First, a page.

Visitors to Kenya may wish to hire a vehicle. Vehicle hire in Kenya can be expensive, although in recent times a number of companies and individuals have begun offering these services and it is usually possible to negotiate a discount of up to 20 % on quoted prices. A 2WD car will get you to most places but if your trip requires some off-road driving its recommended that one opts for an SUV. If the trip requires extensive off-road driving in hard to reach areas, and rough terrain, (or in the rainy season) a 4WD is a must

Car hire firms find their customers roll their 4WD vehicles regularly. For this reason, it is important to keep your speed down and possibly engage 4WD on loose dirt roads as this can give more control in an emergency.

On a trip to northern Kenya or Lengai in Tanzania, sources of mechanical assistance can be rather far away and a degree of self-sufficiency is important. In any event, make sure you have a serviceable spare tyre, (many people carry two), and an adequate jack. A high lift jack, although expensive, is the most versatile and can be used in a variety of ways to recover bogged-in vehicles. Some vehicles need special jacking points welding on before a high lift jack can be used.

Punctures are very common in rough off-road terrain. You must carry with you a puncture repair kit. This includes a pressure gauge, valve key, two tyre levers, patches with glue and a pump. A foot pump is adequate, but it can take an hour to inflate a Land Rover/Land Cruiser tyre in this manner, so a pump of the sort you screw into a spark plug socket is useful. In this case you will need a spark plug spanner as well. You must know how to repair a puncture yourself. Get someone to show you before you need them. You are also advised to carry a supply of spares. At a minimum you should have a fan belt, distributor cap, radiator hoses, contact points, condenser (old distributor type vehicles but these are now very rare), spark plugs, oil and an inner tube. Even if you don’t know what to do with these items, you may well be able to find someone who does. A workshop manual can help! On a really long trip to remote parts it is wise to consider taking additional spares. It can be useful to take advice from a mechanic familiar with your make of vehicle as to which parts are vulnerable. The following list is a suggestion: gear oil, distilled water, coil, clutch cable (manual cars), accelerator cable, brake master cylinder overhaul kit, water pump overhaul kit (or water pump), petrol pump, one front and one rear main leaf spring, shock absorbers, HT leads, oil pump, wheel studs, half shafts and bearings.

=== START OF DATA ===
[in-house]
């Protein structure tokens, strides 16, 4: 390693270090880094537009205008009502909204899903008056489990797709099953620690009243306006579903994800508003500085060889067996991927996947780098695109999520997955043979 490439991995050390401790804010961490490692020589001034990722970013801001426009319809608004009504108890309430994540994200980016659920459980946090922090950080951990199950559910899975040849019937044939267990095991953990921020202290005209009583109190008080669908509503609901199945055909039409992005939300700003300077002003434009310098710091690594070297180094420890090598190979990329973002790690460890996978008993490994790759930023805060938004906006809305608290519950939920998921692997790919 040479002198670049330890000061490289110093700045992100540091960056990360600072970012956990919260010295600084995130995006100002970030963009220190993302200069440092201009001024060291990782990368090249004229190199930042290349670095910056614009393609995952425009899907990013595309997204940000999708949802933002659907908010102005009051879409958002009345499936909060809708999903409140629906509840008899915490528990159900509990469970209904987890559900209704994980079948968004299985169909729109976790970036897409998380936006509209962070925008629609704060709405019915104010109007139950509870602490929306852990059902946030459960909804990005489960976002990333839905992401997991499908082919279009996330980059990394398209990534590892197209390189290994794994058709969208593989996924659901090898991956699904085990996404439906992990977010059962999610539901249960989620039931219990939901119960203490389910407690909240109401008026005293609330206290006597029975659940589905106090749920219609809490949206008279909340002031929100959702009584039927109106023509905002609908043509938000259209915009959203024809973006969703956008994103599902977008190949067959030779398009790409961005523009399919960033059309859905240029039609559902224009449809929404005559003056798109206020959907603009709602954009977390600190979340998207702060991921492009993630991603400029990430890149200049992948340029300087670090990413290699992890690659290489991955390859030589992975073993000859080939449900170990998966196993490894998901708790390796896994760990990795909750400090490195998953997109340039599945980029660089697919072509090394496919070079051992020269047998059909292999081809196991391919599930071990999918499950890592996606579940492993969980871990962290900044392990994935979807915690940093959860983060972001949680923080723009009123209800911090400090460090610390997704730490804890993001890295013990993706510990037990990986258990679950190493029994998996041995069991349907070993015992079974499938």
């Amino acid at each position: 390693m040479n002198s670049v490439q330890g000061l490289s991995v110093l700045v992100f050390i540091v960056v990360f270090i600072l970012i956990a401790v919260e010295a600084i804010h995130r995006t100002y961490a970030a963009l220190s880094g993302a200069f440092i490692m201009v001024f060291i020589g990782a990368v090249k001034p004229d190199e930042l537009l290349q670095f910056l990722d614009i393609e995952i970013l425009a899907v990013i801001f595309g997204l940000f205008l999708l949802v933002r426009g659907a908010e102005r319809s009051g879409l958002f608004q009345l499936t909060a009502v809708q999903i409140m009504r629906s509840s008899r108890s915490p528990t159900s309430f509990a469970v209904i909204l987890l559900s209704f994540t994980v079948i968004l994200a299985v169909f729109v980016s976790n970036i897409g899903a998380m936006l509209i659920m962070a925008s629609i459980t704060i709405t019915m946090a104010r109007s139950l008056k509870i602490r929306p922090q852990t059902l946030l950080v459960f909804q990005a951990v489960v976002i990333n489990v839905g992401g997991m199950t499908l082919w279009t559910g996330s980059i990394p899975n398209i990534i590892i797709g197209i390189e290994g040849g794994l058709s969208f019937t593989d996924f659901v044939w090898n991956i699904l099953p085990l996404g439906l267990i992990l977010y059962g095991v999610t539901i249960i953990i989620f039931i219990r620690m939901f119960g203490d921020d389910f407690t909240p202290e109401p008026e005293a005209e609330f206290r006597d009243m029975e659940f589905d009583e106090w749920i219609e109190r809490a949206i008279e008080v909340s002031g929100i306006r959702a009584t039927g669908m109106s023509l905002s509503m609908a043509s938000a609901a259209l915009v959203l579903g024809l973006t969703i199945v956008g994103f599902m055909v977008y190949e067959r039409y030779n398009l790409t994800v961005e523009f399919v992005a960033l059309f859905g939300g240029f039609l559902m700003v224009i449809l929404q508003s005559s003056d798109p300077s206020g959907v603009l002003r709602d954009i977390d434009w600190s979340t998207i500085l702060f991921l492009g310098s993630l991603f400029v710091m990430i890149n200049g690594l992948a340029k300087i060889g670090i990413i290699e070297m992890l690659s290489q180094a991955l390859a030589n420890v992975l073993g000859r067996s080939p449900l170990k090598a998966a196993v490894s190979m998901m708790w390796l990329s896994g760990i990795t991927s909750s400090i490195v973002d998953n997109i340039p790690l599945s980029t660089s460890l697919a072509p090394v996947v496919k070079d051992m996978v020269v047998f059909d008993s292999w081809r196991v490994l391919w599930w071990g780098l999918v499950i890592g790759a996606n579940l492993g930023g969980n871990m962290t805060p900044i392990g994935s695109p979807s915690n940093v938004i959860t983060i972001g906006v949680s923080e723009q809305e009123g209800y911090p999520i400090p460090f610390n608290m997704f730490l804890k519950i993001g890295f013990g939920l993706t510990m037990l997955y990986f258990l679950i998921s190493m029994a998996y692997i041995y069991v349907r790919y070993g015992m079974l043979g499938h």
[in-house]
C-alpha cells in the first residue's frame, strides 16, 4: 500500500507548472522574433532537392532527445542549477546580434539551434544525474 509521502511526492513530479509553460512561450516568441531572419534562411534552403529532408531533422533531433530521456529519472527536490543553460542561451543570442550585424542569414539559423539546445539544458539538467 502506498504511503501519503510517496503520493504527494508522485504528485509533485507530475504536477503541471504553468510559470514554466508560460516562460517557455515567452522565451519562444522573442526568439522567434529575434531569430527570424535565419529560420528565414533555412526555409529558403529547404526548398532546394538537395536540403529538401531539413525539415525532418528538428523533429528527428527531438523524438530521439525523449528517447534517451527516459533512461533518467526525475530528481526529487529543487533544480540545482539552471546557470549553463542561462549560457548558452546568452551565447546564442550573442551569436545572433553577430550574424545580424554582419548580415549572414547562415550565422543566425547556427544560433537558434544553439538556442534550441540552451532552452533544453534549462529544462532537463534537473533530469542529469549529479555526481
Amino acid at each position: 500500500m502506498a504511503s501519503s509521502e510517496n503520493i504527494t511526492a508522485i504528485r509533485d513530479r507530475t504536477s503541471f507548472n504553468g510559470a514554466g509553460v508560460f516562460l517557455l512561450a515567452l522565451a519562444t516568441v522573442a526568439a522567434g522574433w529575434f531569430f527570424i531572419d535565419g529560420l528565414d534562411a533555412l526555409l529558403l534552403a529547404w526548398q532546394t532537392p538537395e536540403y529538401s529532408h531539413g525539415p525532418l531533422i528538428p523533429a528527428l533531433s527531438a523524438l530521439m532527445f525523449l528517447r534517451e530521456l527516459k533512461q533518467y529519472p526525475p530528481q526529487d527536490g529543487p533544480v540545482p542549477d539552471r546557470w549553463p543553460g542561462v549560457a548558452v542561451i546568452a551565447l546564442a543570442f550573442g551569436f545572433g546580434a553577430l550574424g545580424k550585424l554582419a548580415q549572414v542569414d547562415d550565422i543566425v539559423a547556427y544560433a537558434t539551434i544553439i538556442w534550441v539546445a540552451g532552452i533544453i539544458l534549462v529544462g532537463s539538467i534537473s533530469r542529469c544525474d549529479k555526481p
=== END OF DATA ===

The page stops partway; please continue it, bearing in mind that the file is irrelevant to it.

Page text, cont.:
Fuel can be hard to find in parts of northern Kenya, or distances in between towns quite far and on trips here you will need to take supplies with you or fuel whenever you can.